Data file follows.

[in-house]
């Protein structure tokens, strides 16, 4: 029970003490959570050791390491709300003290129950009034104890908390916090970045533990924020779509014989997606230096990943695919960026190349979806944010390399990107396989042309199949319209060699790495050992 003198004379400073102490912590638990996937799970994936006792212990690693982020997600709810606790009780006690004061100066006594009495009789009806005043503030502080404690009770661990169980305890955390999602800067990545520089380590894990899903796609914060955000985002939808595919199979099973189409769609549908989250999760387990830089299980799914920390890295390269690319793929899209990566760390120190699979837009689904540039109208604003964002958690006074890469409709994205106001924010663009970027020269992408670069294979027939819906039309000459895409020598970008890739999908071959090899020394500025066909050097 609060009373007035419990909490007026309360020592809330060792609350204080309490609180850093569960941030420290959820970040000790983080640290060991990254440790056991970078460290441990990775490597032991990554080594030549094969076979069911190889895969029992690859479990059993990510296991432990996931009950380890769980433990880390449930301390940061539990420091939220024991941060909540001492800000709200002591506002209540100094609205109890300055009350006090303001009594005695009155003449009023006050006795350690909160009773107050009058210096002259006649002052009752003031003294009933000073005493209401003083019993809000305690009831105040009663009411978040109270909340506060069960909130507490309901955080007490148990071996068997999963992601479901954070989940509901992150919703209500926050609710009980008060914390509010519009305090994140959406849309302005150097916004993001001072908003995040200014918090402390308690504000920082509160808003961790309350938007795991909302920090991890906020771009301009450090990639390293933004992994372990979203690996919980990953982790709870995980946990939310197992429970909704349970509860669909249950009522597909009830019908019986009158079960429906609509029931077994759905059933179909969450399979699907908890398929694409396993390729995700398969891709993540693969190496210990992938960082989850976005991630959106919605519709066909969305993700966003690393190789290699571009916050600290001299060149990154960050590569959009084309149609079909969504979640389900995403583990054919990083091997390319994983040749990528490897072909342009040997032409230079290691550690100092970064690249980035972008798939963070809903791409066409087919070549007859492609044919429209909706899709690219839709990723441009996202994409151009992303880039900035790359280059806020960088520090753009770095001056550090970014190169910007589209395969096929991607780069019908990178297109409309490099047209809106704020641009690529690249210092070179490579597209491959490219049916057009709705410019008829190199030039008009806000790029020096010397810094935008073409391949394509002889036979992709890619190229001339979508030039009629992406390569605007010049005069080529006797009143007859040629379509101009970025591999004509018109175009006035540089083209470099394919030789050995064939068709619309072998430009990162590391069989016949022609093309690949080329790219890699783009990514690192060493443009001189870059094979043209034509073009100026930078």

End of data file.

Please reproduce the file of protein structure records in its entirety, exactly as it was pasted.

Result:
[in-house]
């Protein structure tokens, strides 16, 4: 029970003490959570050791390491709300003290129950009034104890908390916090970045533990924020779509014989997606230096990943695919960026190349979806944010390399990107396989042309199949319209060699790495050992 003198004379400073102490912590638990996937799970994936006792212990690693982020997600709810606790009780006690004061100066006594009495009789009806005043503030502080404690009770661990169980305890955390999602800067990545520089380590894990899903796609914060955000985002939808595919199979099973189409769609549908989250999760387990830089299980799914920390890295390269690319793929899209990566760390120190699979837009689904540039109208604003964002958690006074890469409709994205106001924010663009970027020269992408670069294979027939819906039309000459895409020598970008890739999908071959090899020394500025066909050097 609060009373007035419990909490007026309360020592809330060792609350204080309490609180850093569960941030420290959820970040000790983080640290060991990254440790056991970078460290441990990775490597032991990554080594030549094969076979069911190889895969029992690859479990059993990510296991432990996931009950380890769980433990880390449930301390940061539990420091939220024991941060909540001492800000709200002591506002209540100094609205109890300055009350006090303001009594005695009155003449009023006050006795350690909160009773107050009058210096002259006649002052009752003031003294009933000073005493209401003083019993809000305690009831105040009663009411978040109270909340506060069960909130507490309901955080007490148990071996068997999963992601479901954070989940509901992150919703209500926050609710009980008060914390509010519009305090994140959406849309302005150097916004993001001072908003995040200014918090402390308690504000920082509160808003961790309350938007795991909302920090991890906020771009301009450090990639390293933004992994372990979203690996919980990953982790709870995980946990939310197992429970909704349970509860669909249950009522597909009830019908019986009158079960429906609509029931077994759905059933179909969450399979699907908890398929694409396993390729995700398969891709993540693969190496210990992938960082989850976005991630959106919605519709066909969305993700966003690393190789290699571009916050600290001299060149990154960050590569959009084309149609079909969504979640389900995403583990054919990083091997390319994983040749990528490897072909342009040997032409230079290691550690100092970064690249980035972008798939963070809903791409066409087919070549007859492609044919429209909706899709690219839709990723441009996202994409151009992303880039900035790359280059806020960088520090753009770095001056550090970014190169910007589209395969096929991607780069019908990178297109409309490099047209809106704020641009690529690249210092070179490579597209491959490219049916057009709705410019008829190199030039008009806000790029020096010397810094935008073409391949394509002889036979992709890619190229001339979508030039009629992406390569605007010049005069080529006797009143007859040629379509101009970025591999004509018109175009006035540089083209470099394919030789050995064939068709619309072998430009990162590391069989016949022609093309690949080329790219890699783009990514690192060493443009001189870059094979043209034509073009100026930078």